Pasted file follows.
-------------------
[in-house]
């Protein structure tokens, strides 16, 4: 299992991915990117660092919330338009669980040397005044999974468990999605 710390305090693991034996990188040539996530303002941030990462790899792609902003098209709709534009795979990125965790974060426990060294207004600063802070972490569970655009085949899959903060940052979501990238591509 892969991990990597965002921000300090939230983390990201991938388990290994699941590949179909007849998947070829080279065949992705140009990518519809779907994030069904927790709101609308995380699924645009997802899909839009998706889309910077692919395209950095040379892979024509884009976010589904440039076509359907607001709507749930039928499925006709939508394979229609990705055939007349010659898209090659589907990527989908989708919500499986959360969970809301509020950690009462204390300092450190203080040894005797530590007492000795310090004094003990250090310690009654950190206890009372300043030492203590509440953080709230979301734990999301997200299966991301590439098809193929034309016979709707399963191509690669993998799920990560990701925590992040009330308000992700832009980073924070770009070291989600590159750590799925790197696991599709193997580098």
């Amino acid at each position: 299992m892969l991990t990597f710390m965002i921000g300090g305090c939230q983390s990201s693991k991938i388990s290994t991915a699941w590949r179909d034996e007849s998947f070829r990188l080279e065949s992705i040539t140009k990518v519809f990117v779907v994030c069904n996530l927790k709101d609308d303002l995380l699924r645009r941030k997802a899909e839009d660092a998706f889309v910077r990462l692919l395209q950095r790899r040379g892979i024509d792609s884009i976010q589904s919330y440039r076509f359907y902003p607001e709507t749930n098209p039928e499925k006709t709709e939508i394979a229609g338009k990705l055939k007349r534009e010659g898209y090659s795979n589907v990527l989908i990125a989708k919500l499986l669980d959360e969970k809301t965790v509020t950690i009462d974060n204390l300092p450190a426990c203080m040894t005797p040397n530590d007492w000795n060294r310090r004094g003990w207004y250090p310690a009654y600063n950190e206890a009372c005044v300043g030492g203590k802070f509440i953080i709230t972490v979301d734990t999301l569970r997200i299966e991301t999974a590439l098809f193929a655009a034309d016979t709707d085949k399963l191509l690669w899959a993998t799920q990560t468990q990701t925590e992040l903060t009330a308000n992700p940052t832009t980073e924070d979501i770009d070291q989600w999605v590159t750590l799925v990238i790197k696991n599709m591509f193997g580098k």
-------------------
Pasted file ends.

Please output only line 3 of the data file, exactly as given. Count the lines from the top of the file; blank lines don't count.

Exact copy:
């Amino acid at each position: 299992m892969l991990t990597f710390m965002i921000g300090g305090c939230q983390s990201s693991k991938i388990s290994t991915a699941w590949r179909d034996e007849s998947f070829r990188l080279e065949s992705i040539t140009k990518v519809f990117v779907v994030c069904n996530l927790k709101d609308d303002l995380l699924r645009r941030k997802a899909e839009d660092a998706f889309v910077r990462l692919l395209q950095r790899r040379g892979i024509d792609s884009i976010q589904s919330y440039r076509f359907y902003p607001e709507t749930n098209p039928e499925k006709t709709e939508i394979a229609g338009k990705l055939k007349r534009e010659g898209y090659s795979n589907v990527l989908i990125a989708k919500l499986l669980d959360e969970k809301t965790v509020t950690i009462d974060n204390l300092p450190a426990c203080m040894t005797p040397n530590d007492w000795n060294r310090r004094g003990w207004y250090p310690a009654y600063n950190e206890a009372c005044v300043g030492g203590k802070f509440i953080i709230t972490v979301d734990t999301l569970r997200i299966e991301t999974a590439l098809f193929a655009a034309d016979t709707d085949k399963l191509l690669w899959a993998t799920q990560t468990q990701t925590e992040l903060t009330a308000n992700p940052t832009t980073e924070d979501i770009d070291q989600w999605v590159t750590l799925v990238i790197k696991n599709m591509f193997g580098k």